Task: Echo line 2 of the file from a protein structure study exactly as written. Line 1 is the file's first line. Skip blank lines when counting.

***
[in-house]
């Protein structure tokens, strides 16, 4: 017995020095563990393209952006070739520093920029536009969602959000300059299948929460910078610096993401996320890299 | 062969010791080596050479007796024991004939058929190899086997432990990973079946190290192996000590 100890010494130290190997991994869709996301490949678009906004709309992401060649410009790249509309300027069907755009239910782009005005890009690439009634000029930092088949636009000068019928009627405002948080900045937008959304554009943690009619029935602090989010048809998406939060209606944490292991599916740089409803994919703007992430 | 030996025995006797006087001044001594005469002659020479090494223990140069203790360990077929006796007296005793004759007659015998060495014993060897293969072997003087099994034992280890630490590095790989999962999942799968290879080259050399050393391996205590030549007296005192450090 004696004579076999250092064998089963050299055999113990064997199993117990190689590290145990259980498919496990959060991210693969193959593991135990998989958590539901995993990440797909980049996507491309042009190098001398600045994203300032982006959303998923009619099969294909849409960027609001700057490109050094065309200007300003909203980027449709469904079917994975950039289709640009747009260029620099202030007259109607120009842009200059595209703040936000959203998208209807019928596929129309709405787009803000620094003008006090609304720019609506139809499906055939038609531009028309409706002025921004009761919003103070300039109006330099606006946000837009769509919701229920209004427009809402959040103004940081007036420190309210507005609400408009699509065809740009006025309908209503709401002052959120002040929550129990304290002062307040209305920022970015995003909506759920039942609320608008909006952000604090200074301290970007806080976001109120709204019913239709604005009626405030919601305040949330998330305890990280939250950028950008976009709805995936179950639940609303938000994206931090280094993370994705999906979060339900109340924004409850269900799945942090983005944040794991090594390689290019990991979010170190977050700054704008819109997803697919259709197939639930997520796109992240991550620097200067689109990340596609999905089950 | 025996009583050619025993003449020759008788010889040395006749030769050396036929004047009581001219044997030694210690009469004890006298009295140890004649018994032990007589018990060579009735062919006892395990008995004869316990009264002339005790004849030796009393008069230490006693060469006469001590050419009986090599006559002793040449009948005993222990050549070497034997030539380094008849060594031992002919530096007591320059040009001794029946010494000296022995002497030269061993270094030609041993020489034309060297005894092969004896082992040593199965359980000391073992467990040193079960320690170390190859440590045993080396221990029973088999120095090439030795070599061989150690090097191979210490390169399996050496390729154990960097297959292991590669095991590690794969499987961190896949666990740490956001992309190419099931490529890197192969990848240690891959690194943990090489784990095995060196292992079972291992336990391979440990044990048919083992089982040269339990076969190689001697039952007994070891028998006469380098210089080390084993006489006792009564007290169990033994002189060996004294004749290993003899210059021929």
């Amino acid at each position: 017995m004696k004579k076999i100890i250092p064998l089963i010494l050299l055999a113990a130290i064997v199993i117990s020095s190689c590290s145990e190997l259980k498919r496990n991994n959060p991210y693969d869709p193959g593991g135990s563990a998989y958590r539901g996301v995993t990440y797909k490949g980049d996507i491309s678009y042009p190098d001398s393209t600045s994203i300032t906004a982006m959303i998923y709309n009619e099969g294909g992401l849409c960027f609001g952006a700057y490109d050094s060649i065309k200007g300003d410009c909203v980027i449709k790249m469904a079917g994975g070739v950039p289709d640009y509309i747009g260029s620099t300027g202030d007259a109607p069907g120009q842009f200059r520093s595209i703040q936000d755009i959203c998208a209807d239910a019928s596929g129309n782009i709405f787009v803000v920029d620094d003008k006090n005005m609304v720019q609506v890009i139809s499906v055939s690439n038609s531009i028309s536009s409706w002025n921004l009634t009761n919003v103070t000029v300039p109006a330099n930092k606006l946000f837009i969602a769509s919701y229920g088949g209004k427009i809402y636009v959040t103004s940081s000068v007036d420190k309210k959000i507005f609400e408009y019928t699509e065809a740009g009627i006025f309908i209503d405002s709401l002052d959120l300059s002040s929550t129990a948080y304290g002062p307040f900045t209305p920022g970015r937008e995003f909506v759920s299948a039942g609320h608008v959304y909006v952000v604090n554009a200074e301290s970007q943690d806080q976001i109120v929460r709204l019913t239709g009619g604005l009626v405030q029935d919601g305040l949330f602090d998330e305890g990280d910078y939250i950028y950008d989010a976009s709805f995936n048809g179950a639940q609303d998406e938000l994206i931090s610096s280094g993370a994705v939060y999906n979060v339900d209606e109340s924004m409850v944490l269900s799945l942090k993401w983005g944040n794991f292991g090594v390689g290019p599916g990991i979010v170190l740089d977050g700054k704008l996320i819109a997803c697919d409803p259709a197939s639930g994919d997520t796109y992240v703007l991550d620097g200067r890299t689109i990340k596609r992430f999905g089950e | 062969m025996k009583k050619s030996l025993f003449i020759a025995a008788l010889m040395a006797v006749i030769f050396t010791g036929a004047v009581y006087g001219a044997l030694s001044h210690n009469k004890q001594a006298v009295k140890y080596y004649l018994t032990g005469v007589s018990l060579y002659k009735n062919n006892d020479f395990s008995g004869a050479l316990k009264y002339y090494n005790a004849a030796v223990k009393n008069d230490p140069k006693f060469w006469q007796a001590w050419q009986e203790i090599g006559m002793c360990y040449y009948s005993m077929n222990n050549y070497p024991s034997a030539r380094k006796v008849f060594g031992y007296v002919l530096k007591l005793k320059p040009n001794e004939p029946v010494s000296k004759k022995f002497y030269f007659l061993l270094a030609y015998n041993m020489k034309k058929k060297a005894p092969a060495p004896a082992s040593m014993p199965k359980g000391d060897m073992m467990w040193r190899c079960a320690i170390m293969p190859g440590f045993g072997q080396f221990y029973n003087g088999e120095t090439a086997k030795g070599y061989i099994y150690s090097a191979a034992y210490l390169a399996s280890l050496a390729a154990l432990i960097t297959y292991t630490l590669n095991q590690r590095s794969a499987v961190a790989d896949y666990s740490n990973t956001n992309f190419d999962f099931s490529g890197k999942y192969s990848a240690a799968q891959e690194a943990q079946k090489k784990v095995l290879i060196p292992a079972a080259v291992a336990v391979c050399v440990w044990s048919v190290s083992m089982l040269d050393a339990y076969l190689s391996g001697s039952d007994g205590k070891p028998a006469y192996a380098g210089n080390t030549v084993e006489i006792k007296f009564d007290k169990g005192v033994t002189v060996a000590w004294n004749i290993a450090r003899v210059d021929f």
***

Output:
């Protein structure tokens, strides 16, 4: 017995020095563990393209952006070739520093920029536009969602959000300059299948929460910078610096993401996320890299 | 062969010791080596050479007796024991004939058929190899086997432990990973079946190290192996000590 100890010494130290190997991994869709996301490949678009906004709309992401060649410009790249509309300027069907755009239910782009005005890009690439009634000029930092088949636009000068019928009627405002948080900045937008959304554009943690009619029935602090989010048809998406939060209606944490292991599916740089409803994919703007992430 | 030996025995006797006087001044001594005469002659020479090494223990140069203790360990077929006796007296005793004759007659015998060495014993060897293969072997003087099994034992280890630490590095790989999962999942799968290879080259050399050393391996205590030549007296005192450090 004696004579076999250092064998089963050299055999113990064997199993117990190689590290145990259980498919496990959060991210693969193959593991135990998989958590539901995993990440797909980049996507491309042009190098001398600045994203300032982006959303998923009619099969294909849409960027609001700057490109050094065309200007300003909203980027449709469904079917994975950039289709640009747009260029620099202030007259109607120009842009200059595209703040936000959203998208209807019928596929129309709405787009803000620094003008006090609304720019609506139809499906055939038609531009028309409706002025921004009761919003103070300039109006330099606006946000837009769509919701229920209004427009809402959040103004940081007036420190309210507005609400408009699509065809740009006025309908209503709401002052959120002040929550129990304290002062307040209305920022970015995003909506759920039942609320608008909006952000604090200074301290970007806080976001109120709204019913239709604005009626405030919601305040949330998330305890990280939250950028950008976009709805995936179950639940609303938000994206931090280094993370994705999906979060339900109340924004409850269900799945942090983005944040794991090594390689290019990991979010170190977050700054704008819109997803697919259709197939639930997520796109992240991550620097200067689109990340596609999905089950 | 025996009583050619025993003449020759008788010889040395006749030769050396036929004047009581001219044997030694210690009469004890006298009295140890004649018994032990007589018990060579009735062919006892395990008995004869316990009264002339005790004849030796009393008069230490006693060469006469001590050419009986090599006559002793040449009948005993222990050549070497034997030539380094008849060594031992002919530096007591320059040009001794029946010494000296022995002497030269061993270094030609041993020489034309060297005894092969004896082992040593199965359980000391073992467990040193079960320690170390190859440590045993080396221990029973088999120095090439030795070599061989150690090097191979210490390169399996050496390729154990960097297959292991590669095991590690794969499987961190896949666990740490956001992309190419099931490529890197192969990848240690891959690194943990090489784990095995060196292992079972291992336990391979440990044990048919083992089982040269339990076969190689001697039952007994070891028998006469380098210089080390084993006489006792009564007290169990033994002189060996004294004749290993003899210059021929």